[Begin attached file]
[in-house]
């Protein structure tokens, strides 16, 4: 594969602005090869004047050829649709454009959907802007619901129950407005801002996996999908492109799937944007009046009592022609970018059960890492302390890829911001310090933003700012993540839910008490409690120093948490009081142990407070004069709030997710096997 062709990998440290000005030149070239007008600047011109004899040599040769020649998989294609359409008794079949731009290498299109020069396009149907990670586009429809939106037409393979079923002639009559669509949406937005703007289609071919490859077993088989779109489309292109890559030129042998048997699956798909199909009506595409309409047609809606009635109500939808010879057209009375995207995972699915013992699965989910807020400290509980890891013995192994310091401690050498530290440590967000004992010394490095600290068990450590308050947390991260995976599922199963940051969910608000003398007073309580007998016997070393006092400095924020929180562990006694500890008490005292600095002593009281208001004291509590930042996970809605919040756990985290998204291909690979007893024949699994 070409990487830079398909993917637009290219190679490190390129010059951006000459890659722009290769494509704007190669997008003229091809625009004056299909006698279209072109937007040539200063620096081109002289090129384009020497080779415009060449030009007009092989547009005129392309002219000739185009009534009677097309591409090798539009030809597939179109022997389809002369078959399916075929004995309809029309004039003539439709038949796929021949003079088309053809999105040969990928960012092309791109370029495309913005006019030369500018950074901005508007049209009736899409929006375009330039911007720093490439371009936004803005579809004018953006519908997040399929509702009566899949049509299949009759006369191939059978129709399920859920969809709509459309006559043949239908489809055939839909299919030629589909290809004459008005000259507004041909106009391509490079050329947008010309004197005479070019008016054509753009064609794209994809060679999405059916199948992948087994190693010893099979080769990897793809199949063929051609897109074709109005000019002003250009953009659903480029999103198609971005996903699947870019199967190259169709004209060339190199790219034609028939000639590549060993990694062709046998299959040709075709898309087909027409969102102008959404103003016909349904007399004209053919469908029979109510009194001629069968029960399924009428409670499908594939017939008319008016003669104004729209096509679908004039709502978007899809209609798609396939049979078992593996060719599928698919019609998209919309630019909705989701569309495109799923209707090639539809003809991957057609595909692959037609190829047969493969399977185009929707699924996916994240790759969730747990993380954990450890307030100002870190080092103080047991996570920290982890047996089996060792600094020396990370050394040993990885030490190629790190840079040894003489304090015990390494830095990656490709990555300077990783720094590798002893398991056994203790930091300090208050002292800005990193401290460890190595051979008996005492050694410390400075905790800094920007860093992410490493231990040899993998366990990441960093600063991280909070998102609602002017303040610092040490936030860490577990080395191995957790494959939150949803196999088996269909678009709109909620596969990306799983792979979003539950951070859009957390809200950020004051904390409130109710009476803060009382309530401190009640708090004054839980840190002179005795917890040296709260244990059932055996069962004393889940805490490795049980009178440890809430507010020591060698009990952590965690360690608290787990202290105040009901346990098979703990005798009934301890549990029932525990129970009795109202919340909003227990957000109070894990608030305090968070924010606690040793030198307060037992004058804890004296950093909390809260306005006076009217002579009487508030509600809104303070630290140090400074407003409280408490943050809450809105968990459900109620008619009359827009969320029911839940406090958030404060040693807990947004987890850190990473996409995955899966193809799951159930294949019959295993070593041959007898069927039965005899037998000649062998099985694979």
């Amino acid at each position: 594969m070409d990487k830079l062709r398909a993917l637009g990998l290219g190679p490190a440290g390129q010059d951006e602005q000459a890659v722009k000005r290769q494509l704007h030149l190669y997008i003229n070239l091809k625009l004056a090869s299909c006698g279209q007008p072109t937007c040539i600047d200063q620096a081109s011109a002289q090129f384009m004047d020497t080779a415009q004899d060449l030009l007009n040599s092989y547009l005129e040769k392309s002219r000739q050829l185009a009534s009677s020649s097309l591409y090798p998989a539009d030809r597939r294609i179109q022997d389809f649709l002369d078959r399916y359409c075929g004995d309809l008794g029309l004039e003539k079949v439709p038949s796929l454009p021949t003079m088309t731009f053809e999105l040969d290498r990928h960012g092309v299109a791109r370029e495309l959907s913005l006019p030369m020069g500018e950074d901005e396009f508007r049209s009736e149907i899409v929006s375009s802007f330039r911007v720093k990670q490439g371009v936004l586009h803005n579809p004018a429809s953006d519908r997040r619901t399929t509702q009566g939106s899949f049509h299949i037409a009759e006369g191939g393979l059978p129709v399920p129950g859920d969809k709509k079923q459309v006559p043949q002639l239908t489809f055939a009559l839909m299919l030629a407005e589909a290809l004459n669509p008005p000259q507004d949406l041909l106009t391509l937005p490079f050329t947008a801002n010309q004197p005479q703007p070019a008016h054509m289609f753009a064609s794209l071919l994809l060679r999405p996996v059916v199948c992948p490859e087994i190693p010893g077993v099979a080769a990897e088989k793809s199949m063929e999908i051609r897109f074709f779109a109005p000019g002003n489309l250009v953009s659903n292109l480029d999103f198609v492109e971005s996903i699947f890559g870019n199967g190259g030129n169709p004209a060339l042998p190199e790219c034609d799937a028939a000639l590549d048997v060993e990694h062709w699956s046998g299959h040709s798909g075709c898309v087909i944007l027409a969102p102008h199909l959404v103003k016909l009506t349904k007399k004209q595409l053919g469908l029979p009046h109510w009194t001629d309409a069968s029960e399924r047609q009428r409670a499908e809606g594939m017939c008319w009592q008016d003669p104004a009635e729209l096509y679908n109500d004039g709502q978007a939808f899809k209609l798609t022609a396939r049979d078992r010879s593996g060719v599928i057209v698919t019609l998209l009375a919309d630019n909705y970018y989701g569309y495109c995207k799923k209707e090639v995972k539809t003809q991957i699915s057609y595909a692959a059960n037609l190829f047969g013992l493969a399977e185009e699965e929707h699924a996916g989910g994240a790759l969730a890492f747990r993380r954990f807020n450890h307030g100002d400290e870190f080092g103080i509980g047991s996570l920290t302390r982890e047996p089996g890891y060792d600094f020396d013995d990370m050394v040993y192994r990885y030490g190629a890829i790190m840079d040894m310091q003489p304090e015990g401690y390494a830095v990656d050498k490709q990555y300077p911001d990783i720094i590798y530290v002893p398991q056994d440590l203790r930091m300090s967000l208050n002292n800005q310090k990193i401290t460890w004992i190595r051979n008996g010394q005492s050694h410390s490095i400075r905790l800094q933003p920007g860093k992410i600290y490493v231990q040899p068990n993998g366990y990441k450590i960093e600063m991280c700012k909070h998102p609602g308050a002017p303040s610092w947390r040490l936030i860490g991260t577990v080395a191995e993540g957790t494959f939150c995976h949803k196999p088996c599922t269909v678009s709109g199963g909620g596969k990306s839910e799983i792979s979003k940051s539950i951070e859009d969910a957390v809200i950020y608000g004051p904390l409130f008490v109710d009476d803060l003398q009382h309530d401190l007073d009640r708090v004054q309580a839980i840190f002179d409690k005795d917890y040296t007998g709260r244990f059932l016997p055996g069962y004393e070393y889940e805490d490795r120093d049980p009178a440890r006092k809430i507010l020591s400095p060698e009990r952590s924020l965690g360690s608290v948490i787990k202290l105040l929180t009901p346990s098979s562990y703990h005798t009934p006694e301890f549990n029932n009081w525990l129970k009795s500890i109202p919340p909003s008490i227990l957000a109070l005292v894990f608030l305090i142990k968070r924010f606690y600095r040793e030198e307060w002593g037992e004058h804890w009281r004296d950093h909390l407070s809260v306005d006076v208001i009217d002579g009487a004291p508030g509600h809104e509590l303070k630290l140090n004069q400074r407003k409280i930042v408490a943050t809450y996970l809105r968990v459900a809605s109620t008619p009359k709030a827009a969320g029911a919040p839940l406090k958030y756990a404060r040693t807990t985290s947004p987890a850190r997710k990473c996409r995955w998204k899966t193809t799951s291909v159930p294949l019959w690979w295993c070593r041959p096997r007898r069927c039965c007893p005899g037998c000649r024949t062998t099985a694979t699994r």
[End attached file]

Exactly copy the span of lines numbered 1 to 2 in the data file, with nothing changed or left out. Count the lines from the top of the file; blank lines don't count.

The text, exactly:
[in-house]
């Protein structure tokens, strides 16, 4: 594969602005090869004047050829649709454009959907802007619901129950407005801002996996999908492109799937944007009046009592022609970018059960890492302390890829911001310090933003700012993540839910008490409690120093948490009081142990407070004069709030997710096997 062709990998440290000005030149070239007008600047011109004899040599040769020649998989294609359409008794079949731009290498299109020069396009149907990670586009429809939106037409393979079923002639009559669509949406937005703007289609071919490859077993088989779109489309292109890559030129042998048997699956798909199909009506595409309409047609809606009635109500939808010879057209009375995207995972699915013992699965989910807020400290509980890891013995192994310091401690050498530290440590967000004992010394490095600290068990450590308050947390991260995976599922199963940051969910608000003398007073309580007998016997070393006092400095924020929180562990006694500890008490005292600095002593009281208001004291509590930042996970809605919040756990985290998204291909690979007893024949699994 070409990487830079398909993917637009290219190679490190390129010059951006000459890659722009290769494509704007190669997008003229091809625009004056299909006698279209072109937007040539200063620096081109002289090129384009020497080779415009060449030009007009092989547009005129392309002219000739185009009534009677097309591409090798539009030809597939179109022997389809002369078959399916075929004995309809029309004039003539439709038949796929021949003079088309053809999105040969990928960012092309791109370029495309913005006019030369500018950074901005508007049209009736899409929006375009330039911007720093490439371009936004803005579809004018953006519908997040399929509702009566899949049509299949009759006369191939059978129709399920859920969809709509459309006559043949239908489809055939839909299919030629589909290809004459008005000259507004041909106009391509490079050329947008010309004197005479070019008016054509753009064609794209994809060679999405059916199948992948087994190693010893099979080769990897793809199949063929051609897109074709109005000019002003250009953009659903480029999103198609971005996903699947870019199967190259169709004209060339190199790219034609028939000639590549060993990694062709046998299959040709075709898309087909027409969102102008959404103003016909349904007399004209053919469908029979109510009194001629069968029960399924009428409670499908594939017939008319008016003669104004729209096509679908004039709502978007899809209609798609396939049979078992593996060719599928698919019609998209919309630019909705989701569309495109799923209707090639539809003809991957057609595909692959037609190829047969493969399977185009929707699924996916994240790759969730747990993380954990450890307030100002870190080092103080047991996570920290982890047996089996060792600094020396990370050394040993990885030490190629790190840079040894003489304090015990390494830095990656490709990555300077990783720094590798002893398991056994203790930091300090208050002292800005990193401290460890190595051979008996005492050694410390400075905790800094920007860093992410490493231990040899993998366990990441960093600063991280909070998102609602002017303040610092040490936030860490577990080395191995957790494959939150949803196999088996269909678009709109909620596969990306799983792979979003539950951070859009957390809200950020004051904390409130109710009476803060009382309530401190009640708090004054839980840190002179005795917890040296709260244990059932055996069962004393889940805490490795049980009178440890809430507010020591060698009990952590965690360690608290787990202290105040009901346990098979703990005798009934301890549990029932525990129970009795109202919340909003227990957000109070894990608030305090968070924010606690040793030198307060037992004058804890004296950093909390809260306005006076009217002579009487508030509600809104303070630290140090400074407003409280408490943050809450809105968990459900109620008619009359827009969320029911839940406090958030404060040693807990947004987890850190990473996409995955899966193809799951159930294949019959295993070593041959007898069927039965005899037998000649062998099985694979």